Tuesday, April 19, 2011

Structural Instability: Two Examples and a Question

Once more, from The Valve. This post concerns two of my favorite texts, "Kubla Khan" and Sir Gawain and the Green Knight. And rounds things off with a parallel to music.
Structural instability is one of the things that interests me. What do I mean by structural instability? Consider these lines (17-24) from "Kubla Khan":
And from this chasm, with ceaseless turmoil seething
As if this earth in fast thick pants were breathing,
A mighty fountain momently was forced:
Amid whose swift half-intermitted burst
Huge fragements vaulted like rebounding hail,
Of chaffy grain beneath the thresher's flail:
And 'mid these dancing rocks at once and ever
It flung up momently the sacred river.
We've got eight lines, rhymed as four rhymed couplets (seething-breathing, forced-burst, hail-flail, ever-river), though the rhymes are not all strong, which, of course, is fine. But look at the syntactic organization; we've got three large phrases, each consisting of multiple clauses. The first phrase runs for three lines (17-19), as does the second (20-22), while the last phrase is only two lines long (23-24). Those first two phrases thus correspond to three rhymed couplets. The syntactic grouping is different from, cuts across, the rhyme grouping. That's an example of structural instability.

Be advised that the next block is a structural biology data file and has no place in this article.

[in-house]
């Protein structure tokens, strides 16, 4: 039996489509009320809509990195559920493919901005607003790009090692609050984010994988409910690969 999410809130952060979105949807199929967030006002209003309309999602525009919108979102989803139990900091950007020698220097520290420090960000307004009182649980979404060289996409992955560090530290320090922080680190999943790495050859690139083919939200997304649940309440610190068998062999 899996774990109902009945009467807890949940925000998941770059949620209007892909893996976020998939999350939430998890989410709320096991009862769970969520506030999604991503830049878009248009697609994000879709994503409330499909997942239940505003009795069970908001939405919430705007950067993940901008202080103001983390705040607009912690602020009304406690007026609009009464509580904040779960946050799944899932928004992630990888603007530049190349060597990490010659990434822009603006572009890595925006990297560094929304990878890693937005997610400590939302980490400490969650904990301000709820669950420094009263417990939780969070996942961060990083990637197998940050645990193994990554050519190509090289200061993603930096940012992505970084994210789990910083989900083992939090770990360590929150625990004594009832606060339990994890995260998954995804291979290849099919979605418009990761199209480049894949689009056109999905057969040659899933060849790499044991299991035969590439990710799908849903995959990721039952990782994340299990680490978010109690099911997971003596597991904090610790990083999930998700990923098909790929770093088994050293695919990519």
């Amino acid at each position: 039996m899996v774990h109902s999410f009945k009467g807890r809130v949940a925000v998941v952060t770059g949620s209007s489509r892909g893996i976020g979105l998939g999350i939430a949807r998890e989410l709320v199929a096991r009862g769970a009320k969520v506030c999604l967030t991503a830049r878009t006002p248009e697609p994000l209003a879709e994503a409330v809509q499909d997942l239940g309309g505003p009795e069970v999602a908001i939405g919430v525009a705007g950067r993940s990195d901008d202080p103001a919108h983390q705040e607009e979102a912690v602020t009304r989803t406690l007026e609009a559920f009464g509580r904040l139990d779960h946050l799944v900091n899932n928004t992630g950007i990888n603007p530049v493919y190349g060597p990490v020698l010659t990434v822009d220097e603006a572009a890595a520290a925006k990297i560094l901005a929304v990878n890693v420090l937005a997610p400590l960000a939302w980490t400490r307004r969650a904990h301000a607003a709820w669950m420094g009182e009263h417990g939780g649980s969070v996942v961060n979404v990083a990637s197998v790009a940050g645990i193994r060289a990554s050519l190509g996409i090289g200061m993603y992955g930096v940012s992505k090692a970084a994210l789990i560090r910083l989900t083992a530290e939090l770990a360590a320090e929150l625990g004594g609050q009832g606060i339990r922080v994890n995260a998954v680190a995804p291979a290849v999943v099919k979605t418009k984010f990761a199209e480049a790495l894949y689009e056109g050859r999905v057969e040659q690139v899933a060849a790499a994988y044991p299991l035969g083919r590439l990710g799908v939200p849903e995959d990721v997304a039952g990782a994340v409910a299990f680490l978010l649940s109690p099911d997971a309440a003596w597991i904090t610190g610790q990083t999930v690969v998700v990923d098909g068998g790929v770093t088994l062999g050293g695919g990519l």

Here we've got a string of 58 words. And we've got three ways of organizing that string into groups of substrings. First we break it into lines, eight of them. Now we've got to group those lines in units that are themselves smaller than the whole passage. One principle groups lines according to rhyme, another principle groups them according to syntax. These two principles produce different groupings. Hence, the two structural principles work against one another rather than reinforcing one another.

My larger argument about "Kubla Khan" is that there are only two places in the poem where we have this kind of structural instability. The second place is in the second part of the poem, lines 45-48 (as explained in this paper or this online article; see also this bit of intellectual biography, especially Fig. 2). I think that is an important feature of this poem. That is to say, if we want to understand how this poem works, we need to understand that instability.

Another Example: Sir Gawain and the Green Knight